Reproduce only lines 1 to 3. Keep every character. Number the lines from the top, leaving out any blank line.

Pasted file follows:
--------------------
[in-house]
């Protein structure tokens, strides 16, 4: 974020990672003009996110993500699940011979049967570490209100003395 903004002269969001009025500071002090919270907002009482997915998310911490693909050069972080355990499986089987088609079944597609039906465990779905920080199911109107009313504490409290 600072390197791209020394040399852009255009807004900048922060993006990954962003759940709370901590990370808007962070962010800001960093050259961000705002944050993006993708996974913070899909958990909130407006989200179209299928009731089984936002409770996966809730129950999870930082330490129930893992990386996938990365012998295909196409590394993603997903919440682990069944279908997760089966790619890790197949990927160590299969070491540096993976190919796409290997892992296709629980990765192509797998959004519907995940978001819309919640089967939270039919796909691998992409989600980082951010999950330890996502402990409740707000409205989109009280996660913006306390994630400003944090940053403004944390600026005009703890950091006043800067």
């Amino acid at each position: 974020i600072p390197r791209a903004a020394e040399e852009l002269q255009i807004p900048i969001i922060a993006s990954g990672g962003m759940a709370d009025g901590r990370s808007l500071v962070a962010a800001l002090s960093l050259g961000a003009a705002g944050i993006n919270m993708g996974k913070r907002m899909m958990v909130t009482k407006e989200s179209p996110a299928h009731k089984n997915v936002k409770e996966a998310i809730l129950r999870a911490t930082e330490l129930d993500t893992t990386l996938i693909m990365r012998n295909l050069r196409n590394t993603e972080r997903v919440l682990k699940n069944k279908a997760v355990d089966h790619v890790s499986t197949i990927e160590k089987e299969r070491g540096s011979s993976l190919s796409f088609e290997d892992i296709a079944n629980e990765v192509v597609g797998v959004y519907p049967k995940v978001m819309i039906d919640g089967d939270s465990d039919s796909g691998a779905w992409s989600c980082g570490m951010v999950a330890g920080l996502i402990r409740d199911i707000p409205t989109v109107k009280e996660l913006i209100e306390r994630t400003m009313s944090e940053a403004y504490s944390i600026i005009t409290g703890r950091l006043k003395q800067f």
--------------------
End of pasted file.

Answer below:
[in-house]
């Protein structure tokens, strides 16, 4: 974020990672003009996110993500699940011979049967570490209100003395 903004002269969001009025500071002090919270907002009482997915998310911490693909050069972080355990499986089987088609079944597609039906465990779905920080199911109107009313504490409290 600072390197791209020394040399852009255009807004900048922060993006990954962003759940709370901590990370808007962070962010800001960093050259961000705002944050993006993708996974913070899909958990909130407006989200179209299928009731089984936002409770996966809730129950999870930082330490129930893992990386996938990365012998295909196409590394993603997903919440682990069944279908997760089966790619890790197949990927160590299969070491540096993976190919796409290997892992296709629980990765192509797998959004519907995940978001819309919640089967939270039919796909691998992409989600980082951010999950330890996502402990409740707000409205989109009280996660913006306390994630400003944090940053403004944390600026005009703890950091006043800067």
């Amino acid at each position: 974020i600072p390197r791209a903004a020394e040399e852009l002269q255009i807004p900048i969001i922060a993006s990954g990672g962003m759940a709370d009025g901590r990370s808007l500071v962070a962010a800001l002090s960093l050259g961000a003009a705002g944050i993006n919270m993708g996974k913070r907002m899909m958990v909130t009482k407006e989200s179209p996110a299928h009731k089984n997915v936002k409770e996966a998310i809730l129950r999870a911490t930082e330490l129930d993500t893992t990386l996938i693909m990365r012998n295909l050069r196409n590394t993603e972080r997903v919440l682990k699940n069944k279908a997760v355990d089966h790619v890790s499986t197949i990927e160590k089987e299969r070491g540096s011979s993976l190919s796409f088609e290997d892992i296709a079944n629980e990765v192509v597609g797998v959004y519907p049967k995940v978001m819309i039906d919640g089967d939270s465990d039919s796909g691998a779905w992409s989600c980082g570490m951010v999950a330890g920080l996502i402990r409740d199911i707000p409205t989109v109107k009280e996660l913006i209100e306390r994630t400003m009313s944090e940053a403004y504490s944390i600026i005009t409290g703890r950091l006043k003395q800067f």